Surface atmospheric forcing as the driver of long-term pathways and timescales of ocean ventilation

Marzocchi, Alice ORCID:; Nurser, A. J. George; Clement, Louis ORCID:; McDonagh, Elaine L.. 2021 Surface atmospheric forcing as the driver of long-term pathways and timescales of ocean ventilation. Ocean Science, 17 (4). 935-952.

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The ocean takes up 93 % of the excess heat in the climate system and approximately a quarter of the anthropogenic carbon via air–sea fluxes. Ocean ventilation and subduction are key processes that regulate the transport of water (and associated properties) from the surface mixed layer, which is in contact with the atmosphere, to the ocean's interior, which is isolated from the atmosphere for a timescale set by the large-scale circulation. Utilising numerical simulations with an ocean–sea-ice model using the NEMO (Nucleus for European Modelling of the Ocean) framework, we assess where the ocean subducts water and, thus, takes up properties from the atmosphere; how ocean currents transport and redistribute these properties over time; and how, where, and when these properties are ventilated. Here, the strength and patterns of the net uptake of water and associated properties are analysed by including simulated seawater vintage dyes that are passive tracers released annually into the ocean surface layers between 1958 and 2017. The dyes' distribution is shown to capture years of strong and weak convection at deep and mode water formation sites in both hemispheres, especially when compared to observations in the North Atlantic subpolar gyre. Using this approach, relevant to any passive tracer in the ocean, we can evaluate the regional and depth distribution of the tracers, and determine their variability on interannual to multidecadal timescales. We highlight the key role of variations in the subduction rate driven by changes in surface atmospheric forcing in setting the different sizes of the long-term inventory of the dyes released in different years and the evolution of their distribution. This suggests forecasting potential for determining how the distribution of passive tracers will evolve, from having prior knowledge of mixed-layer properties, with implications for the uptake and storage of anthropogenic heat and carbon in the ocean.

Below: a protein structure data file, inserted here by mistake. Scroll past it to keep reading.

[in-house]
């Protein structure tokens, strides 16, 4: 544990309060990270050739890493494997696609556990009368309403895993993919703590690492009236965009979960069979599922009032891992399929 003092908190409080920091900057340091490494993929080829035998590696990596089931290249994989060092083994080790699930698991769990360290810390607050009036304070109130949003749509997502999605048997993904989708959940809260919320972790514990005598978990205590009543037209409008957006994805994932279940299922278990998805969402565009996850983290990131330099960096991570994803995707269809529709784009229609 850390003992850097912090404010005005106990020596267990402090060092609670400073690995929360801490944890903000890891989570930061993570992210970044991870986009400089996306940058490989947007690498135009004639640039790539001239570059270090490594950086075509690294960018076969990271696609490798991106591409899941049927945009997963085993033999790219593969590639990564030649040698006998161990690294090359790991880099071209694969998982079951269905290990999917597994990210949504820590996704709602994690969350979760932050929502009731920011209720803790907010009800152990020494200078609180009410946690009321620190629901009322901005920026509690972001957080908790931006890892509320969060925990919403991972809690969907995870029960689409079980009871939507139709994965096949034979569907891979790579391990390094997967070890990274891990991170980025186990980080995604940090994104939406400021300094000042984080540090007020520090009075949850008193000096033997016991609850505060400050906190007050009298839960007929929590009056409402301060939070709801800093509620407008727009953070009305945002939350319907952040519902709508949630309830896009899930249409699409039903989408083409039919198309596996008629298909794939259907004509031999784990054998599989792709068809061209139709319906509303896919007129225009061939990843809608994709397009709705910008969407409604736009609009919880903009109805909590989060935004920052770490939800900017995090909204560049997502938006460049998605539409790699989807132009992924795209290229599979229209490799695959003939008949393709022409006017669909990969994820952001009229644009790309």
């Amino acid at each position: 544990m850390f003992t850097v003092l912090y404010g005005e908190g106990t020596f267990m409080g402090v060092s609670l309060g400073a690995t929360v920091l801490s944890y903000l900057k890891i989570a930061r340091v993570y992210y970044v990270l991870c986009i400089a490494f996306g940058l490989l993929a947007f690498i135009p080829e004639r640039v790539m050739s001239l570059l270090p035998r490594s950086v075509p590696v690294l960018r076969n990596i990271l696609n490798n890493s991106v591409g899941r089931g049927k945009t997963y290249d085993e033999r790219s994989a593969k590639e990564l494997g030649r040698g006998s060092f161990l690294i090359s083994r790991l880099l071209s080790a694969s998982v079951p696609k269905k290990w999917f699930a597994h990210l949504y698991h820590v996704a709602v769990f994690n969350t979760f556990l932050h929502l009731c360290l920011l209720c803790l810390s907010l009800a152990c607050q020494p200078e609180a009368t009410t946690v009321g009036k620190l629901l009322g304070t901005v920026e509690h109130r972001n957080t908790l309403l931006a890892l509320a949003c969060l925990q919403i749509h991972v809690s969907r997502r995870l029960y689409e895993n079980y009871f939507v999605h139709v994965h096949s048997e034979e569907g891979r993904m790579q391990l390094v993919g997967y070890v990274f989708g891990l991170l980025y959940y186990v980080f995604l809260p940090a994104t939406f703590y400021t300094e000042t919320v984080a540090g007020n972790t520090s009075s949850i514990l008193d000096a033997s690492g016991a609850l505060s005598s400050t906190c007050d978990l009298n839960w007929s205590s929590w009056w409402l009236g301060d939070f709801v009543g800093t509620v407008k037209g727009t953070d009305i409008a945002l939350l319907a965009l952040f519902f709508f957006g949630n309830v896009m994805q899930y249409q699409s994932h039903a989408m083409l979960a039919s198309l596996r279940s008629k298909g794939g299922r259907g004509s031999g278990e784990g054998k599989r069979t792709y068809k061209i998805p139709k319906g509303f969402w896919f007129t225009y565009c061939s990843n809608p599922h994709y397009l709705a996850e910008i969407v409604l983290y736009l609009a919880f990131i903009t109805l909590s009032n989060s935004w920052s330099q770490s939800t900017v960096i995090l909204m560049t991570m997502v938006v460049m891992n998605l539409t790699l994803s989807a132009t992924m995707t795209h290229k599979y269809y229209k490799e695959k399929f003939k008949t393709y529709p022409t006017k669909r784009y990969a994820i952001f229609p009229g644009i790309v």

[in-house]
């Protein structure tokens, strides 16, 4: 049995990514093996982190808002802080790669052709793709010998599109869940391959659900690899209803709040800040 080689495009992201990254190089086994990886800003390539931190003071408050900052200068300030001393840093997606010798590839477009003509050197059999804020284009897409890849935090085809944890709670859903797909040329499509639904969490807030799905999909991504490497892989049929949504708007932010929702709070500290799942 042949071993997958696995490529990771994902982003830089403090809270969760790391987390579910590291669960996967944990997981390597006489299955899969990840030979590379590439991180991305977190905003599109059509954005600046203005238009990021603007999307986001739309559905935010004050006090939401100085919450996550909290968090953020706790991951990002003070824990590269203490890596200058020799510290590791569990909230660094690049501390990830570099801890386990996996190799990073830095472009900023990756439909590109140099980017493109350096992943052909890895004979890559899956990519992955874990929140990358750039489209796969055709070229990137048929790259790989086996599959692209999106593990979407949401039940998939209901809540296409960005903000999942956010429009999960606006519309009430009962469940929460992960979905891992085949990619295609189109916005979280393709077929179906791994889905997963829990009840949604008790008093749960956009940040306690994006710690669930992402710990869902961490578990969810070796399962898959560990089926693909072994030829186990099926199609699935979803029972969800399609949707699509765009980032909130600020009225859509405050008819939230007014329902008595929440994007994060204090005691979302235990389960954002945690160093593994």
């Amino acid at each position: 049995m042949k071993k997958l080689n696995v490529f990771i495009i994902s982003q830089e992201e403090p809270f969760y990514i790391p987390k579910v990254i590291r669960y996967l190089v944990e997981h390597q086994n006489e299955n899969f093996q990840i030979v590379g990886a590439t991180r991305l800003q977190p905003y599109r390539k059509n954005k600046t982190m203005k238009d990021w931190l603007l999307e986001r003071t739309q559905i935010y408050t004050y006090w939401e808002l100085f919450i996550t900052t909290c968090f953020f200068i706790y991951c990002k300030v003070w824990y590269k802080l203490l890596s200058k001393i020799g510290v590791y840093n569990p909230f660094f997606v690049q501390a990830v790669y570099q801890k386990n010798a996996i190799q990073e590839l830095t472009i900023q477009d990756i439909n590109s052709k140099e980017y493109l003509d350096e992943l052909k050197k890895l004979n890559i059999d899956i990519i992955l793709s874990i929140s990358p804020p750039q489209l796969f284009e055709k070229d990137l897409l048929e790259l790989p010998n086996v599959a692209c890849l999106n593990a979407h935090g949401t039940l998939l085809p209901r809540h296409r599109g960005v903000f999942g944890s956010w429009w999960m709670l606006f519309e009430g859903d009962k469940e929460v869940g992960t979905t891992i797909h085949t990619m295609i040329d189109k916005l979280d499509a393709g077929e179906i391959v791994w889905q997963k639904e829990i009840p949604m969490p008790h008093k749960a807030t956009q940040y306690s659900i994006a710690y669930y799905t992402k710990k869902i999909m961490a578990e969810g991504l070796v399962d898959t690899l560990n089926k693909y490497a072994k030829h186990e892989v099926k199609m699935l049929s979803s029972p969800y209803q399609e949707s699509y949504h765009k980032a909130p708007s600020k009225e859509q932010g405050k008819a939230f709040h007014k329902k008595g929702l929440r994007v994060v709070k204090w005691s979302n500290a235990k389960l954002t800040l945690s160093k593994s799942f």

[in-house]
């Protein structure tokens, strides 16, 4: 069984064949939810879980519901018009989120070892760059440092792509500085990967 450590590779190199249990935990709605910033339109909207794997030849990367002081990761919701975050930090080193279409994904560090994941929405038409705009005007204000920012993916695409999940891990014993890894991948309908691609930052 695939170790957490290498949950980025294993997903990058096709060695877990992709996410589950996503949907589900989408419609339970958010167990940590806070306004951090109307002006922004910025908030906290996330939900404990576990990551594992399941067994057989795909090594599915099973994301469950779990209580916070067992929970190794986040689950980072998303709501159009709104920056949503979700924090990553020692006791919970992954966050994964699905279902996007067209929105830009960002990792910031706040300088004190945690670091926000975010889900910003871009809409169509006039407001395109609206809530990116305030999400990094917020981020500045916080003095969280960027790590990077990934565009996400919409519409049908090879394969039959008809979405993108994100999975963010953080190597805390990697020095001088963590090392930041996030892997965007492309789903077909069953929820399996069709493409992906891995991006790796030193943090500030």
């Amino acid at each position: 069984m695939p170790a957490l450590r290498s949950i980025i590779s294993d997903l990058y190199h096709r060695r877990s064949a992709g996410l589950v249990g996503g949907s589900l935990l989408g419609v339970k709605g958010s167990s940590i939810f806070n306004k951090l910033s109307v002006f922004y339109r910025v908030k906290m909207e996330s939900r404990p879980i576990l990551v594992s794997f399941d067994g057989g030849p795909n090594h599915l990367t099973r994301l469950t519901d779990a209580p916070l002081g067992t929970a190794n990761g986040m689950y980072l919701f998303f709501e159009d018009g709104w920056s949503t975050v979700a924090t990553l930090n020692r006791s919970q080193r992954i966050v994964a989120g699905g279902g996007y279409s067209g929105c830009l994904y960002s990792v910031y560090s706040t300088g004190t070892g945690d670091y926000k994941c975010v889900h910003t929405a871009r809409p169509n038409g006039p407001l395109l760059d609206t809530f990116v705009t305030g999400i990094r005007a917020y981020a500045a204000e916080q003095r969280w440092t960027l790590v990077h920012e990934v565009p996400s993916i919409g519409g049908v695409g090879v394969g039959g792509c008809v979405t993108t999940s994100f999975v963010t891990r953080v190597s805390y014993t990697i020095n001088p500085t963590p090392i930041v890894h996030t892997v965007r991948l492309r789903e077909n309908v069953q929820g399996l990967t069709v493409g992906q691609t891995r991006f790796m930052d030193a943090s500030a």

Item Type: Publication - Article
Digital Object Identifier (DOI):
ISSN: 1812-0792
Date made live: 20 Jul 2021 23:13 +0 (UTC)

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